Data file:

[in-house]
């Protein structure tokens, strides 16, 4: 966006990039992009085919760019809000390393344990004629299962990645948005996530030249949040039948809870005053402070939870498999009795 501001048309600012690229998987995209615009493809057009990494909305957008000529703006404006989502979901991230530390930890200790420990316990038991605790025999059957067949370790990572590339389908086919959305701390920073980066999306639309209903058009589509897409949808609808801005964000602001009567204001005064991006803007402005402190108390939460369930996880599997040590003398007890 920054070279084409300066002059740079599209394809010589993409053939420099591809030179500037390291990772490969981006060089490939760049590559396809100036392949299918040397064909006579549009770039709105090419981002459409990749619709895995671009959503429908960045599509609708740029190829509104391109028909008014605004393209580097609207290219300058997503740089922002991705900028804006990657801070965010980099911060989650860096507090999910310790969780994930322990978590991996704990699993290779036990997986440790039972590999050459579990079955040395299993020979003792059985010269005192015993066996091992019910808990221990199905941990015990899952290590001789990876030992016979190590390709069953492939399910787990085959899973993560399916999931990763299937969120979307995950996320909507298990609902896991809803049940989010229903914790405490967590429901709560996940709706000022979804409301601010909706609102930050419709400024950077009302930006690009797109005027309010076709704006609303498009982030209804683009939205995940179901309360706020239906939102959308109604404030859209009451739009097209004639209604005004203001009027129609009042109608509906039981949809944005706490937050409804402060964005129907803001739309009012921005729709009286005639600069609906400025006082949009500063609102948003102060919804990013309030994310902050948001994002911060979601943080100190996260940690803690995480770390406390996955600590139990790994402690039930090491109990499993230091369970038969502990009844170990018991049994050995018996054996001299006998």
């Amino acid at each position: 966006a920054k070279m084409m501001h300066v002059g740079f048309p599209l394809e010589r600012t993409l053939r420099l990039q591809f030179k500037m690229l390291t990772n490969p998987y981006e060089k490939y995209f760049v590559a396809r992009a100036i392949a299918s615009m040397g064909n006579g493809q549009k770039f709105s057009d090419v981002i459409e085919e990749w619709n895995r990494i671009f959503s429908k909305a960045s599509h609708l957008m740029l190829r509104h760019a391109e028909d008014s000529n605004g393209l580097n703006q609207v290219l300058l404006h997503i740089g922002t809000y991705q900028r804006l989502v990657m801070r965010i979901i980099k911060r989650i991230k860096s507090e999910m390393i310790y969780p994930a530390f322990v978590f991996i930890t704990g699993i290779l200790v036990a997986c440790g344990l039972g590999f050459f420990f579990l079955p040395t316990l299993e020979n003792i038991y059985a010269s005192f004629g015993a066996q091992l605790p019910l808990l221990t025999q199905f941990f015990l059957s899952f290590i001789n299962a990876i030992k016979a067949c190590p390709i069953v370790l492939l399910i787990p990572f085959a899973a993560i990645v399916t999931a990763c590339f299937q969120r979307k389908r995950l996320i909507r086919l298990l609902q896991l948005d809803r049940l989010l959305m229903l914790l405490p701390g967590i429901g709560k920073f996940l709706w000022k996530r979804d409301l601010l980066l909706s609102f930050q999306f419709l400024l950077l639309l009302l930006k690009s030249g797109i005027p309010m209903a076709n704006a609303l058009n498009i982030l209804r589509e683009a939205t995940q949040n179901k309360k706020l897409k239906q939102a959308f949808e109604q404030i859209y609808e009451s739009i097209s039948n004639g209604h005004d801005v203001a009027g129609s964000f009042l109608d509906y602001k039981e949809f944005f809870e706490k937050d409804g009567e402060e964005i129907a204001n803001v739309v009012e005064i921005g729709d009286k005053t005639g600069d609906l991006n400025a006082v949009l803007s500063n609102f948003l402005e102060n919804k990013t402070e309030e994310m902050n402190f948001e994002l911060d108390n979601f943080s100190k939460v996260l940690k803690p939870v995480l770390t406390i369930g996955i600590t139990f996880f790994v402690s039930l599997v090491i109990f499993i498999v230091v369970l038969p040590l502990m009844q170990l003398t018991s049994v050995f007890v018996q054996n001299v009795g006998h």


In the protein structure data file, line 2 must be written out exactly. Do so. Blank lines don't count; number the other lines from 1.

């Protein structure tokens, strides 16, 4: 966006990039992009085919760019809000390393344990004629299962990645948005996530030249949040039948809870005053402070939870498999009795 501001048309600012690229998987995209615009493809057009990494909305957008000529703006404006989502979901991230530390930890200790420990316990038991605790025999059957067949370790990572590339389908086919959305701390920073980066999306639309209903058009589509897409949808609808801005964000602001009567204001005064991006803007402005402190108390939460369930996880599997040590003398007890 920054070279084409300066002059740079599209394809010589993409053939420099591809030179500037390291990772490969981006060089490939760049590559396809100036392949299918040397064909006579549009770039709105090419981002459409990749619709895995671009959503429908960045599509609708740029190829509104391109028909008014605004393209580097609207290219300058997503740089922002991705900028804006990657801070965010980099911060989650860096507090999910310790969780994930322990978590991996704990699993290779036990997986440790039972590999050459579990079955040395299993020979003792059985010269005192015993066996091992019910808990221990199905941990015990899952290590001789990876030992016979190590390709069953492939399910787990085959899973993560399916999931990763299937969120979307995950996320909507298990609902896991809803049940989010229903914790405490967590429901709560996940709706000022979804409301601010909706609102930050419709400024950077009302930006690009797109005027309010076709704006609303498009982030209804683009939205995940179901309360706020239906939102959308109604404030859209009451739009097209004639209604005004203001009027129609009042109608509906039981949809944005706490937050409804402060964005129907803001739309009012921005729709009286005639600069609906400025006082949009500063609102948003102060919804990013309030994310902050948001994002911060979601943080100190996260940690803690995480770390406390996955600590139990790994402690039930090491109990499993230091369970038969502990009844170990018991049994050995018996054996001299006998």